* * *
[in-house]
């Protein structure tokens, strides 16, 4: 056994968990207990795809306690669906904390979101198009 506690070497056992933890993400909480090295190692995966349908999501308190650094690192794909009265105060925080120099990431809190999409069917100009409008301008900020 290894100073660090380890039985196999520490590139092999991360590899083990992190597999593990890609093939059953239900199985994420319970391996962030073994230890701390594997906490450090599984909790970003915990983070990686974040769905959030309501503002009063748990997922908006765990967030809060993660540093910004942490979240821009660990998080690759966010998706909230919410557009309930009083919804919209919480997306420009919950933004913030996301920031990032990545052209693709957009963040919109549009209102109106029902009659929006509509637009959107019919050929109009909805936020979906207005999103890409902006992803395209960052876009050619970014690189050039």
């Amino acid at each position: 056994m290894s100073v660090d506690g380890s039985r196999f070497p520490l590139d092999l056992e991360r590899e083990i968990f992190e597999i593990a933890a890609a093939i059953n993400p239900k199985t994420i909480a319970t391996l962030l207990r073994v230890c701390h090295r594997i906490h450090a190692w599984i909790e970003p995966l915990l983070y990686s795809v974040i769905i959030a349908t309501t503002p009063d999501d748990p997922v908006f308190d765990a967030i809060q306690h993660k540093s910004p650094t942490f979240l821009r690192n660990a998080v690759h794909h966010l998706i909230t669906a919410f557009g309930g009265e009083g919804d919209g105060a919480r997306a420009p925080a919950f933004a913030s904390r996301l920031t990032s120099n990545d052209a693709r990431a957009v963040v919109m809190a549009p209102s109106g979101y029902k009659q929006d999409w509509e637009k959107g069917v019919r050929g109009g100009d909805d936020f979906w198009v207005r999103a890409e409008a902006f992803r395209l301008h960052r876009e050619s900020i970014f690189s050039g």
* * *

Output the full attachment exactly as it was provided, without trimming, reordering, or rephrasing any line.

[in-house]
């Protein structure tokens, strides 16, 4: 056994968990207990795809306690669906904390979101198009 506690070497056992933890993400909480090295190692995966349908999501308190650094690192794909009265105060925080120099990431809190999409069917100009409008301008900020 290894100073660090380890039985196999520490590139092999991360590899083990992190597999593990890609093939059953239900199985994420319970391996962030073994230890701390594997906490450090599984909790970003915990983070990686974040769905959030309501503002009063748990997922908006765990967030809060993660540093910004942490979240821009660990998080690759966010998706909230919410557009309930009083919804919209919480997306420009919950933004913030996301920031990032990545052209693709957009963040919109549009209102109106029902009659929006509509637009959107019919050929109009909805936020979906207005999103890409902006992803395209960052876009050619970014690189050039």
């Amino acid at each position: 056994m290894s100073v660090d506690g380890s039985r196999f070497p520490l590139d092999l056992e991360r590899e083990i968990f992190e597999i593990a933890a890609a093939i059953n993400p239900k199985t994420i909480a319970t391996l962030l207990r073994v230890c701390h090295r594997i906490h450090a190692w599984i909790e970003p995966l915990l983070y990686s795809v974040i769905i959030a349908t309501t503002p009063d999501d748990p997922v908006f308190d765990a967030i809060q306690h993660k540093s910004p650094t942490f979240l821009r690192n660990a998080v690759h794909h966010l998706i909230t669906a919410f557009g309930g009265e009083g919804d919209g105060a919480r997306a420009p925080a919950f933004a913030s904390r996301l920031t990032s120099n990545d052209a693709r990431a957009v963040v919109m809190a549009p209102s109106g979101y029902k009659q929006d999409w509509e637009k959107g069917v019919r050929g109009g100009d909805d936020f979906w198009v207005r999103a890409e409008a902006f992803r395209l301008h960052r876009e050619s900020i970014f690189s050039g």